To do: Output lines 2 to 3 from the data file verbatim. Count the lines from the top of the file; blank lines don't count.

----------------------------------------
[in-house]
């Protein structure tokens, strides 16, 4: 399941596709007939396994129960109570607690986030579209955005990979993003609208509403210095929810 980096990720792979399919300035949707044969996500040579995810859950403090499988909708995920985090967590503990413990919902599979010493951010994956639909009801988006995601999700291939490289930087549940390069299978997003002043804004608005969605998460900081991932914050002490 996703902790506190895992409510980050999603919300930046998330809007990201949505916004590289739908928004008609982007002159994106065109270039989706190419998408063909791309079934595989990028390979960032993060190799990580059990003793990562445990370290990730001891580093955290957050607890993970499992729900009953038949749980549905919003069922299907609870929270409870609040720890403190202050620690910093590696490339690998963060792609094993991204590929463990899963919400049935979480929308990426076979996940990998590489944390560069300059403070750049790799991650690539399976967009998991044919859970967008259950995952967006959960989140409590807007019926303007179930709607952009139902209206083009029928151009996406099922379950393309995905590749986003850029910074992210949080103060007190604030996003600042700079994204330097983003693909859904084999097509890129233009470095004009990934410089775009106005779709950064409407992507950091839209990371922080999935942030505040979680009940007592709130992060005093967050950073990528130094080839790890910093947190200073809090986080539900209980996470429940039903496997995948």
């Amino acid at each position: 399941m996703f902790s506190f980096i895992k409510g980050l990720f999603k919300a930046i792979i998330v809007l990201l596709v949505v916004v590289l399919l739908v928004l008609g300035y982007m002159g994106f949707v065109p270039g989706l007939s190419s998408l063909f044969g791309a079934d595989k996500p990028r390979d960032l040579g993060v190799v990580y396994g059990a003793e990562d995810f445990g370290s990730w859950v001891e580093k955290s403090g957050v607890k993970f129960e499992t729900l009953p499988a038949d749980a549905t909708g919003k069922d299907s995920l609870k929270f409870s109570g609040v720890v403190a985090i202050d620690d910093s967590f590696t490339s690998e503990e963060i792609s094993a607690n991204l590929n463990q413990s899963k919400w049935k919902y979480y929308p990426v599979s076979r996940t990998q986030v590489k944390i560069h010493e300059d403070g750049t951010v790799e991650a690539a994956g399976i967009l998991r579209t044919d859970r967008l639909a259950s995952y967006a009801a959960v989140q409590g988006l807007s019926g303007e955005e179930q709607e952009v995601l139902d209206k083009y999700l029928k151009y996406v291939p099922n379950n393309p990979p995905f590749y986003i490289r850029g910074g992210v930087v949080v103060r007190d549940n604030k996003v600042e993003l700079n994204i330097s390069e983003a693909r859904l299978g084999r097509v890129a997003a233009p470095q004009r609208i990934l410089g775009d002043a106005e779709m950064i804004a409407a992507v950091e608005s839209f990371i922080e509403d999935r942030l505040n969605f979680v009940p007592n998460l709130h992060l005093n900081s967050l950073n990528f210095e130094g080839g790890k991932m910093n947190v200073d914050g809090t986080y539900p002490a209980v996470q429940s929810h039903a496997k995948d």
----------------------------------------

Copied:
């Protein structure tokens, strides 16, 4: 399941596709007939396994129960109570607690986030579209955005990979993003609208509403210095929810 980096990720792979399919300035949707044969996500040579995810859950403090499988909708995920985090967590503990413990919902599979010493951010994956639909009801988006995601999700291939490289930087549940390069299978997003002043804004608005969605998460900081991932914050002490 996703902790506190895992409510980050999603919300930046998330809007990201949505916004590289739908928004008609982007002159994106065109270039989706190419998408063909791309079934595989990028390979960032993060190799990580059990003793990562445990370290990730001891580093955290957050607890993970499992729900009953038949749980549905919003069922299907609870929270409870609040720890403190202050620690910093590696490339690998963060792609094993991204590929463990899963919400049935979480929308990426076979996940990998590489944390560069300059403070750049790799991650690539399976967009998991044919859970967008259950995952967006959960989140409590807007019926303007179930709607952009139902209206083009029928151009996406099922379950393309995905590749986003850029910074992210949080103060007190604030996003600042700079994204330097983003693909859904084999097509890129233009470095004009990934410089775009106005779709950064409407992507950091839209990371922080999935942030505040979680009940007592709130992060005093967050950073990528130094080839790890910093947190200073809090986080539900209980996470429940039903496997995948």
């Amino acid at each position: 399941m996703f902790s506190f980096i895992k409510g980050l990720f999603k919300a930046i792979i998330v809007l990201l596709v949505v916004v590289l399919l739908v928004l008609g300035y982007m002159g994106f949707v065109p270039g989706l007939s190419s998408l063909f044969g791309a079934d595989k996500p990028r390979d960032l040579g993060v190799v990580y396994g059990a003793e990562d995810f445990g370290s990730w859950v001891e580093k955290s403090g957050v607890k993970f129960e499992t729900l009953p499988a038949d749980a549905t909708g919003k069922d299907s995920l609870k929270f409870s109570g609040v720890v403190a985090i202050d620690d910093s967590f590696t490339s690998e503990e963060i792609s094993a607690n991204l590929n463990q413990s899963k919400w049935k919902y979480y929308p990426v599979s076979r996940t990998q986030v590489k944390i560069h010493e300059d403070g750049t951010v790799e991650a690539a994956g399976i967009l998991r579209t044919d859970r967008l639909a259950s995952y967006a009801a959960v989140q409590g988006l807007s019926g303007e955005e179930q709607e952009v995601l139902d209206k083009y999700l029928k151009y996406v291939p099922n379950n393309p990979p995905f590749y986003i490289r850029g910074g992210v930087v949080v103060r007190d549940n604030k996003v600042e993003l700079n994204i330097s390069e983003a693909r859904l299978g084999r097509v890129a997003a233009p470095q004009r609208i990934l410089g775009d002043a106005e779709m950064i804004a409407a992507v950091e608005s839209f990371i922080e509403d999935r942030l505040n969605f979680v009940p007592n998460l709130h992060l005093n900081s967050l950073n990528f210095e130094g080839g790890k991932m910093n947190v200073d914050g809090t986080y539900p002490a209980v996470q429940s929810h039903a496997k995948d």